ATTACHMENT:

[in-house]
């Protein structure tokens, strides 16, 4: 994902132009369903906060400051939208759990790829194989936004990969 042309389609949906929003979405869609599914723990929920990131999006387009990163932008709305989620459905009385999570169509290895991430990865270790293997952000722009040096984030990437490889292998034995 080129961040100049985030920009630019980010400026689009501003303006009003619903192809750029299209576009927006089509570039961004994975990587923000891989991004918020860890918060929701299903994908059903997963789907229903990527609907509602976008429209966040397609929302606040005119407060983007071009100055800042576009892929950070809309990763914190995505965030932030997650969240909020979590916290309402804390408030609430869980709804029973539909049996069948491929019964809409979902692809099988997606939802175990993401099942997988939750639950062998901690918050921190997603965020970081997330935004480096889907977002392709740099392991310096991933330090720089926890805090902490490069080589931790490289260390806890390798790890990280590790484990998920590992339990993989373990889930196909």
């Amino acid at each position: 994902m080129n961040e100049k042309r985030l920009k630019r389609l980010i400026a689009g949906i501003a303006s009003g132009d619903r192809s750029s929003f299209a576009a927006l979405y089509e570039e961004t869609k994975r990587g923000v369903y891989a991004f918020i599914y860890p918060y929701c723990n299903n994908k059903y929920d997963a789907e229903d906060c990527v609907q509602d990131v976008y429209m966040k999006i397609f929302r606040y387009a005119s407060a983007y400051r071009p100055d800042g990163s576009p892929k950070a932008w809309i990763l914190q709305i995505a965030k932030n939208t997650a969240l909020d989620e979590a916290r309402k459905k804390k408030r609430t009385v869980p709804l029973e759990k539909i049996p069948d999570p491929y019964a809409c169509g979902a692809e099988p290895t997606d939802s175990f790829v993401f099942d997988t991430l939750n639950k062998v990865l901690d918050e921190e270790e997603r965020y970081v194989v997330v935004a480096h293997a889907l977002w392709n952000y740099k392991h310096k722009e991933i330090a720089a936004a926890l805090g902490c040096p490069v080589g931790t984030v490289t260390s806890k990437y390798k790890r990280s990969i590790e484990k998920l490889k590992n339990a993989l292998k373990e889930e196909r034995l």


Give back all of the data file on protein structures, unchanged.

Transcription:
[in-house]
């Protein structure tokens, strides 16, 4: 994902132009369903906060400051939208759990790829194989936004990969 042309389609949906929003979405869609599914723990929920990131999006387009990163932008709305989620459905009385999570169509290895991430990865270790293997952000722009040096984030990437490889292998034995 080129961040100049985030920009630019980010400026689009501003303006009003619903192809750029299209576009927006089509570039961004994975990587923000891989991004918020860890918060929701299903994908059903997963789907229903990527609907509602976008429209966040397609929302606040005119407060983007071009100055800042576009892929950070809309990763914190995505965030932030997650969240909020979590916290309402804390408030609430869980709804029973539909049996069948491929019964809409979902692809099988997606939802175990993401099942997988939750639950062998901690918050921190997603965020970081997330935004480096889907977002392709740099392991310096991933330090720089926890805090902490490069080589931790490289260390806890390798790890990280590790484990998920590992339990993989373990889930196909």
């Amino acid at each position: 994902m080129n961040e100049k042309r985030l920009k630019r389609l980010i400026a689009g949906i501003a303006s009003g132009d619903r192809s750029s929003f299209a576009a927006l979405y089509e570039e961004t869609k994975r990587g923000v369903y891989a991004f918020i599914y860890p918060y929701c723990n299903n994908k059903y929920d997963a789907e229903d906060c990527v609907q509602d990131v976008y429209m966040k999006i397609f929302r606040y387009a005119s407060a983007y400051r071009p100055d800042g990163s576009p892929k950070a932008w809309i990763l914190q709305i995505a965030k932030n939208t997650a969240l909020d989620e979590a916290r309402k459905k804390k408030r609430t009385v869980p709804l029973e759990k539909i049996p069948d999570p491929y019964a809409c169509g979902a692809e099988p290895t997606d939802s175990f790829v993401f099942d997988t991430l939750n639950k062998v990865l901690d918050e921190e270790e997603r965020y970081v194989v997330v935004a480096h293997a889907l977002w392709n952000y740099k392991h310096k722009e991933i330090a720089a936004a926890l805090g902490c040096p490069v080589g931790t984030v490289t260390s806890k990437y390798k790890r990280s990969i590790e484990k998920l490889k590992n339990a993989l292998k373990e889930e196909r034995l």